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I've come across this in my companies code base, and I'd like to change it to something that doesn't connect to mysql just to just a function:

$sql = "select date_format(str_to_date('$date','$format'),'%Y-%m-%d') startDate ";
$result = mysql_query($sql);
...

Our production env is of the unix variety, as is my dev environment, but some people write code on a windows environment, so strptime() isn't an option.

I've seen similar questions floating around SO, but none with an answer that fits my needs. Is there a simple, or common way to extract dates from strings using a variable format?

The reason the date formats can vary so much is because we're parsing file names from vendors, so we have to be able to handle yyyymmdd, mmddyyyy, ddmmyyyy, ddmonyyyy, etc, etc.

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Sort of a duplicate of stackoverflow.com/questions/2891937/… –  Brad Mar 23 '11 at 16:40

2 Answers 2

up vote 1 down vote accepted

The short answer is that there is no way to automatically parse arbitrary date formats that will correctly parse all formats out there. In your own example formats, there is just no way to know which numbers are for which date increments.

You can look at the accepted formats of strtotime() and if all your vendors use formats recognized by it, then you are in luck. But if not, the best you can really do is create a lookup table of "vendor" => "format" and then you can use date_parse_from_format()

edit: *based on comment below, here is a php4 version of an approximation of date_parse_from_format() that should suit your needs*

function date_parse_from_format($format, $date) {
  $dMask = array('H'=>'hour','i'=>'minute','s'=>'second','y'=>'year','m'=>'month','d'=>'day');
  $format = preg_split('//', $format, -1, PREG_SPLIT_NO_EMPTY);  
  $date = preg_split('//', $date, -1, PREG_SPLIT_NO_EMPTY);  
  foreach ($date as $k => $v) {
    if ($dMask[$format[$k]]) $dt[$dMask[$format[$k]]] .= $v;
  }
  return $dt;
}

Basically you need to have a lookup table of vendor => format where format is a mask of what each character in the date string represents.

NOTE: The masks used for each date/time increments do NOT exactly reflect what is used in php's normal date() string format. It is simplified and meant to mask each individual character of your custom string.

Example:

/*
  lookup table for vendors
  for EVERY character you want to count as a date/time 
  increment you must use the following masks:
  hour   : H
  minute : i
  second : s
  year   : y
  month  : m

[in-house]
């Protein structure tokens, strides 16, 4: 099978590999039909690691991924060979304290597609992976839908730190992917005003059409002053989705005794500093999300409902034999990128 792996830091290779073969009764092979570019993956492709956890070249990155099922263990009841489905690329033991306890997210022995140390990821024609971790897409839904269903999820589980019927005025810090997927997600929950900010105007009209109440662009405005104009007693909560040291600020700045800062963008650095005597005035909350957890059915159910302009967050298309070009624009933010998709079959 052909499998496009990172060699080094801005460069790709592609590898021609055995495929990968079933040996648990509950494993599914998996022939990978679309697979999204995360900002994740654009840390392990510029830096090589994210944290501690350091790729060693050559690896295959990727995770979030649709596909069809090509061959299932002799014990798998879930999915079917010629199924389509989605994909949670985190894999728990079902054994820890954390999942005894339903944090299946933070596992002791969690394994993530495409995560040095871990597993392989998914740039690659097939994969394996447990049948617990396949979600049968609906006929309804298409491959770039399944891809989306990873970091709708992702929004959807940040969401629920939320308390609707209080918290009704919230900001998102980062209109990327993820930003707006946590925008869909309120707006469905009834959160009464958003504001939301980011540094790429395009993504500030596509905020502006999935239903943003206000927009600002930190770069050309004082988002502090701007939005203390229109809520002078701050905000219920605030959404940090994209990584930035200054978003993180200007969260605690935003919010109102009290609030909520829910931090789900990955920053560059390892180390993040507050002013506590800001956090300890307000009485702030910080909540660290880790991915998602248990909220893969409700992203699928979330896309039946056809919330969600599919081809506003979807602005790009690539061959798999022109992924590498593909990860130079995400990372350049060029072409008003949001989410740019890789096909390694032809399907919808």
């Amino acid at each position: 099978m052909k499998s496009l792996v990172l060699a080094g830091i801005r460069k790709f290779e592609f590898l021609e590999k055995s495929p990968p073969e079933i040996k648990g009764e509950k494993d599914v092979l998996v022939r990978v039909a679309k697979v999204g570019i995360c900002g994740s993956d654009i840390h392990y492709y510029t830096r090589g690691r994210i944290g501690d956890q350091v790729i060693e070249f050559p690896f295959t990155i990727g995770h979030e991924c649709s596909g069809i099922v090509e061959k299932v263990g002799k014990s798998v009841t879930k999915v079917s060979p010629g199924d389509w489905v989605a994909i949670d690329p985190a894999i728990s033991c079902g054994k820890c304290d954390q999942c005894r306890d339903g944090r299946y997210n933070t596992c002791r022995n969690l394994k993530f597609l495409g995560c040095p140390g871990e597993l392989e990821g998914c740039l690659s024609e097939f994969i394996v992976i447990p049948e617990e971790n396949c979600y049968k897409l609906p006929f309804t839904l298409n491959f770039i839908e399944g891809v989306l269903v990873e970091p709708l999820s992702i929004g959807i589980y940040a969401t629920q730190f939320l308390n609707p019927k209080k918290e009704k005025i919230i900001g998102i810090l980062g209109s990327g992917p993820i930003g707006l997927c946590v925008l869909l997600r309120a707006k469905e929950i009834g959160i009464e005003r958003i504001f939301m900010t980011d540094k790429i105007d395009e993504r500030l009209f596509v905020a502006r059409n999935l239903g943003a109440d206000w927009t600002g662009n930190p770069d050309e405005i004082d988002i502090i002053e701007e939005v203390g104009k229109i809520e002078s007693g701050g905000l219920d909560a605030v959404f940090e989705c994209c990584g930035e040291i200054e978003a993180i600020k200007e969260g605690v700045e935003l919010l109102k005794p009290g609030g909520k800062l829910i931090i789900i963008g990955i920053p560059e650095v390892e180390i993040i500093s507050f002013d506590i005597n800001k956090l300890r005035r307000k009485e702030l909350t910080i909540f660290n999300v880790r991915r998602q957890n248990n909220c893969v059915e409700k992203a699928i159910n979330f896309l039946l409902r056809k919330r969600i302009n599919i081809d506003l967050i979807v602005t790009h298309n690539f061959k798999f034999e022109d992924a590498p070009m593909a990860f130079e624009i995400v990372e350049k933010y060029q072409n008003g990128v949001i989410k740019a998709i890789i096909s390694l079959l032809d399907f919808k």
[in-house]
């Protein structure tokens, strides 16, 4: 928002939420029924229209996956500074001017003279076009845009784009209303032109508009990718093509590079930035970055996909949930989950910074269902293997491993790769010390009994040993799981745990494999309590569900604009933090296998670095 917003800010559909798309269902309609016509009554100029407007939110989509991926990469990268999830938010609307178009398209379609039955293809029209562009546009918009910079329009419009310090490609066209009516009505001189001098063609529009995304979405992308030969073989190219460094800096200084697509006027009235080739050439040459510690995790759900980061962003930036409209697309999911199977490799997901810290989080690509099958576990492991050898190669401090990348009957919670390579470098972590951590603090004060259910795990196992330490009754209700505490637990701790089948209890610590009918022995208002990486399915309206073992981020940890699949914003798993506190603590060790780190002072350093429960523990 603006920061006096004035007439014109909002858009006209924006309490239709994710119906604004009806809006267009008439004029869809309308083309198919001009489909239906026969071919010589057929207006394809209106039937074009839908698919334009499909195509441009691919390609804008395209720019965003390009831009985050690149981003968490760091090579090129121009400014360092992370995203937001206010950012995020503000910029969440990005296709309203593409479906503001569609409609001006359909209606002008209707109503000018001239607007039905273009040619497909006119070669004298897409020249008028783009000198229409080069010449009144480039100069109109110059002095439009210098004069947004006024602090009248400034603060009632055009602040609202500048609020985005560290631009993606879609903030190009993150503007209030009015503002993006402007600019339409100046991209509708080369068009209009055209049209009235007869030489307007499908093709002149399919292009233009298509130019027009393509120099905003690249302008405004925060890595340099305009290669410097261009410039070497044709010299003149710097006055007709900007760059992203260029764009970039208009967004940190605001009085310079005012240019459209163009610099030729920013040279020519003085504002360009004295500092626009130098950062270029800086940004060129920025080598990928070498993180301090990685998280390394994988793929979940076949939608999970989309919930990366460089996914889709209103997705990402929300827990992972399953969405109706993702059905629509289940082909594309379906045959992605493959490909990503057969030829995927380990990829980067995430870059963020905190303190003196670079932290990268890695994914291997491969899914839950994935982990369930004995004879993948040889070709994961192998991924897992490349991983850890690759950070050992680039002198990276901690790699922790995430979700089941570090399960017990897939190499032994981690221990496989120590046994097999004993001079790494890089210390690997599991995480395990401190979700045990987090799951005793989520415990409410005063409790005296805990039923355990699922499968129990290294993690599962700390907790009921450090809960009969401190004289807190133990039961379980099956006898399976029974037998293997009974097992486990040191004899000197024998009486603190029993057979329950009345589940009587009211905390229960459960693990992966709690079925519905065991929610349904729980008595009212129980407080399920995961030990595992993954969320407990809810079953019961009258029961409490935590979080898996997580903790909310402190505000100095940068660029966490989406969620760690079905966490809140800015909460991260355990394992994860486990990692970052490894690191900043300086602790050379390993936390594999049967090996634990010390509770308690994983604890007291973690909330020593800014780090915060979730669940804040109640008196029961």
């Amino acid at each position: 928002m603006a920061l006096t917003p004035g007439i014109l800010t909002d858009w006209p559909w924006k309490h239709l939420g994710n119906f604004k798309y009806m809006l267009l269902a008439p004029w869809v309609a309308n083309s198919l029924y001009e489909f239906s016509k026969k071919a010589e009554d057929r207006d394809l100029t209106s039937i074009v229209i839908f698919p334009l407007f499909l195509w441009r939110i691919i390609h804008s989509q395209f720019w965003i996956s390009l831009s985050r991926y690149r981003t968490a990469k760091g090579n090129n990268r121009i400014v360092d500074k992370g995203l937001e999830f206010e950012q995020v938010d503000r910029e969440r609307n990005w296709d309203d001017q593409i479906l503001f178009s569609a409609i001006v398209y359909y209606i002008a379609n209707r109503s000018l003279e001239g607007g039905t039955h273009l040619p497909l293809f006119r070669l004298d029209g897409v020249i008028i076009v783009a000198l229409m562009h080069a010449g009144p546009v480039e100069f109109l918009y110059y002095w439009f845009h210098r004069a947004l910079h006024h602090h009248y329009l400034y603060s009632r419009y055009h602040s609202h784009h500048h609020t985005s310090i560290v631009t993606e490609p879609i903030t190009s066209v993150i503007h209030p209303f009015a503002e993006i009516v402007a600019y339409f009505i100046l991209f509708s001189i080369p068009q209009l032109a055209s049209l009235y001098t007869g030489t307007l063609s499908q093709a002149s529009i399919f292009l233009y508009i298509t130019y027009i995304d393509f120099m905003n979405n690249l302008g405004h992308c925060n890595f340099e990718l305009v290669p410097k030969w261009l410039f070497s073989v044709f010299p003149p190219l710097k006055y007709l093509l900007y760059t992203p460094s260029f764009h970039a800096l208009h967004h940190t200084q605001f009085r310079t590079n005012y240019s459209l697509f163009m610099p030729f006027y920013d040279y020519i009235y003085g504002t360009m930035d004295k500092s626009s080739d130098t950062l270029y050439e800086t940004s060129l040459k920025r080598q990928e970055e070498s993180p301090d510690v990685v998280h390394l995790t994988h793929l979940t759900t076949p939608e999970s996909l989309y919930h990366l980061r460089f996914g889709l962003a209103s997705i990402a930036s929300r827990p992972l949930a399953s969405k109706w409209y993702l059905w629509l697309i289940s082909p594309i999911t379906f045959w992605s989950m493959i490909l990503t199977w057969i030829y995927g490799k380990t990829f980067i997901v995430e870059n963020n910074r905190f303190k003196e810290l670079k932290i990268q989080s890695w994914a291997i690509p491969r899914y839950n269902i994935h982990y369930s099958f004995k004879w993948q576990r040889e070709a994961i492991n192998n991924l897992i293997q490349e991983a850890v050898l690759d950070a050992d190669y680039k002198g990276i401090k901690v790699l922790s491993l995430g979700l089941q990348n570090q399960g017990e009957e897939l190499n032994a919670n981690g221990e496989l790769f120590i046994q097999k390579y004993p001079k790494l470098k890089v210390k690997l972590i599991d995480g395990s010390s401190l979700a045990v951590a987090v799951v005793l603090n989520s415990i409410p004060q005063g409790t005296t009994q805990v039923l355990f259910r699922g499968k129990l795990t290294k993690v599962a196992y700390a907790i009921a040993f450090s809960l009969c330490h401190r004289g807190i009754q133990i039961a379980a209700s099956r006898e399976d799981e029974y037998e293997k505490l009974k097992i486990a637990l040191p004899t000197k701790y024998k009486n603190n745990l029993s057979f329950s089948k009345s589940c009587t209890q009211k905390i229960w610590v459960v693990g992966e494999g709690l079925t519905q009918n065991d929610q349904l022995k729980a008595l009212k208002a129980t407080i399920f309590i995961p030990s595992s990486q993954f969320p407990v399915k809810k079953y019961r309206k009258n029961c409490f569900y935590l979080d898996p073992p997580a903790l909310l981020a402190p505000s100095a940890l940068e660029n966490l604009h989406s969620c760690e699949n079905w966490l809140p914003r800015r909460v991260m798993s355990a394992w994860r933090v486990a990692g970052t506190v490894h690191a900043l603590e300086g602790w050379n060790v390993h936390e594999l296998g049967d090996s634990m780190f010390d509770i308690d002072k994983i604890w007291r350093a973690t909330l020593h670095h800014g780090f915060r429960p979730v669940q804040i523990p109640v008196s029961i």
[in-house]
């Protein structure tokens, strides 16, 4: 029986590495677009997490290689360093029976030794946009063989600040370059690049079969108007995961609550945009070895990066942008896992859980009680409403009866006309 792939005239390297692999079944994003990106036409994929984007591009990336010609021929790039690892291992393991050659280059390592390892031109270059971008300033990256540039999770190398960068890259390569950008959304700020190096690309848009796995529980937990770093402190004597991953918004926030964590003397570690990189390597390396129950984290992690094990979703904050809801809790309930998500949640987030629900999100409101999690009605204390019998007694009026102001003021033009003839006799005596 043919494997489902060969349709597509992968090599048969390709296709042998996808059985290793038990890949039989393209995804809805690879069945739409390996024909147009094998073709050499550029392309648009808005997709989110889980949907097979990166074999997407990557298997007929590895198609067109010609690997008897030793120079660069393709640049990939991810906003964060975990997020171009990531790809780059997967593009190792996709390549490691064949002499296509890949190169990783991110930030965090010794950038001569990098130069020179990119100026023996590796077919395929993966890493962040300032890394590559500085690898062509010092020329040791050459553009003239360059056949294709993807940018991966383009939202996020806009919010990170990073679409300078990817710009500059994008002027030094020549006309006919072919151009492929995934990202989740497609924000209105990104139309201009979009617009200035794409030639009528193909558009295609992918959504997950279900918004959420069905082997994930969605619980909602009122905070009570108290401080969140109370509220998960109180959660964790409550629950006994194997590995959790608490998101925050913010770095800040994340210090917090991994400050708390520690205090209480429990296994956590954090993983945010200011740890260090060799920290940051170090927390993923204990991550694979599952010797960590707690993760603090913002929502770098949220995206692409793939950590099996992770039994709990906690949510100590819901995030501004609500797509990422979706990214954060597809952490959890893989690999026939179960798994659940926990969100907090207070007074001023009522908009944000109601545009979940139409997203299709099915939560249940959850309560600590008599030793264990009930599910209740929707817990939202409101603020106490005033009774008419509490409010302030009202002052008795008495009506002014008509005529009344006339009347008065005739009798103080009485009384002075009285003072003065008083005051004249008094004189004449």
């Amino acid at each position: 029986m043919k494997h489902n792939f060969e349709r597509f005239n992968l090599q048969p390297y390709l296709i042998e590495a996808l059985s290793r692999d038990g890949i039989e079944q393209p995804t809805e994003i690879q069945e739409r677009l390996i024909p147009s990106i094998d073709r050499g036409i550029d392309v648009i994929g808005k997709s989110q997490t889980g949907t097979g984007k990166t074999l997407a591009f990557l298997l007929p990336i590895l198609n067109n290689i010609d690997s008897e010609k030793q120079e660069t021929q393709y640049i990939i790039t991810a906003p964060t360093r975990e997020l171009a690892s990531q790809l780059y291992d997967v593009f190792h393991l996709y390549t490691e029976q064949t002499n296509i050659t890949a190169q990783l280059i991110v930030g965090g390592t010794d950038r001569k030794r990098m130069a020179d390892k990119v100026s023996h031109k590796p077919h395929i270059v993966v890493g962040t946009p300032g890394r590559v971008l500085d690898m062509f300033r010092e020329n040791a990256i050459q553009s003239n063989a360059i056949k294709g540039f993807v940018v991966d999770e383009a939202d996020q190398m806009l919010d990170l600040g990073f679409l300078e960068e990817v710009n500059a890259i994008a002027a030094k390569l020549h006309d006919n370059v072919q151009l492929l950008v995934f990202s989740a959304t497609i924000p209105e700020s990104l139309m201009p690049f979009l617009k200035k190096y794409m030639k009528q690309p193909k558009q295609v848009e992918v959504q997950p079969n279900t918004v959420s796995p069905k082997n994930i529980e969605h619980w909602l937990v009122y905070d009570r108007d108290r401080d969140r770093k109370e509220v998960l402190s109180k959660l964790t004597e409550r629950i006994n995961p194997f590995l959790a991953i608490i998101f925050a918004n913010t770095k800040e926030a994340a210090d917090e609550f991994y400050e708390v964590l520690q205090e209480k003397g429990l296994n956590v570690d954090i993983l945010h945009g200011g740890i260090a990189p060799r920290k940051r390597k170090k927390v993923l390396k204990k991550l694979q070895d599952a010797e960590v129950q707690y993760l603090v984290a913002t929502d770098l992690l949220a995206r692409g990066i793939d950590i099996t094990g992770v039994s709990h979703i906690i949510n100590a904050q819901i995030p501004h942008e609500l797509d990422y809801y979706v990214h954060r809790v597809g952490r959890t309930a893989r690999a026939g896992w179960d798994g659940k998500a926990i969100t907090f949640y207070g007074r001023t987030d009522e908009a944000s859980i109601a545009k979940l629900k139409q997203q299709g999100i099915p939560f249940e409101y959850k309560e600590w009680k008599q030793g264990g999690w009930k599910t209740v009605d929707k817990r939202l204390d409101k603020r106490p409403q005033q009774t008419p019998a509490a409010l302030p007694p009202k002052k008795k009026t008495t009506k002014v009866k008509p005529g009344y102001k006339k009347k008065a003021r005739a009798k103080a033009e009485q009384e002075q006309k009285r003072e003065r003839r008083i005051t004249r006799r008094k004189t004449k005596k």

day    : d
*/
$vendorDateFormats = array(
  'vendor1' => 'yyyymmdd',
  'vendor2' => 'mmddyyyy',
  'vendor3' => 'ddmmyyyy',
  'vendor4' => 'yyyy.mm.dd HH:ii:ss'
);

// example 1:
echo "<pre>";
print_r(date_parse_from_format($vendorDateFormats['vendor2'],'03232011'));

// example 2:
echo "<pre>";
print_r(date_parse_from_format($vendorDateFormats['vendor4'],'2011.03.23 12:03:00'));

output:

Array
(
    [month] => 03
    [day] => 23
    [year] => 2011
)

Array
(
    [year] => 2011
    [month] => 03
    [day] => 23
    [hour] => 12
    [minute] => 03
    [second] => 00
)
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Unfortunately we're not using 5.3, but date_parse_from_format() is exactly the type of function I was looking for. Thanks. us2.php.net/manual/en/datetime.createfromformat.php was also linked form the link you sent me, which would have been helpful if I had a newer php version. –  Parris Varney Mar 23 '11 at 15:13
    
ah that sucks. Okay see edit above for a php4 version of it that should work for you –  Crayon Violent Mar 23 '11 at 16:28
    
Very clever. Thanks again. –  Parris Varney Mar 23 '11 at 16:56

There is the PHP function strtotime() PHP Ref which converts most strings which are a time (including things like "next Thursday") into timestamps, but even it can be somewhat confused when dealing with European and American date structures ("dd/mm/yyyy" versus "mm/dd/yyyy").

You can test it out (without writing a test script) at http://www.functions-online.com/strtotime.html

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The European/American date structures are exactly why I can't use strtotime(). What date is 12112011, for example. –  Parris Varney Mar 23 '11 at 15:11
    
Then I guess you are stuck with creating your own function to slice the string, analyse it to determine the format (or apply a known format) reform it into a predictable format and then parse it. Also, just to check, you are aware that strtotime() will assume European standard if delimited with dashes and American if delimited by slashes? Not sute whether that might help with your problem or not. –  Lucanos Mar 23 '11 at 15:27
    
Oh, and parsing a chunk like "12112011" is not really something which can be solved programmatically (unless there are rules regarding the expected value which you can then test each possible value against). That is really something you need to fix at the input end of things (forcing input to be in a specified format). –  Lucanos Mar 23 '11 at 15:28
    
We've got the format saved in the db, so, I was looking for something that would understand something like date_from_format('12112011', 'mdY'); I didn't know that about the dashes and slashes in strtotime() though. I might be able work with that, thanks. –  Parris Varney Mar 23 '11 at 15:43

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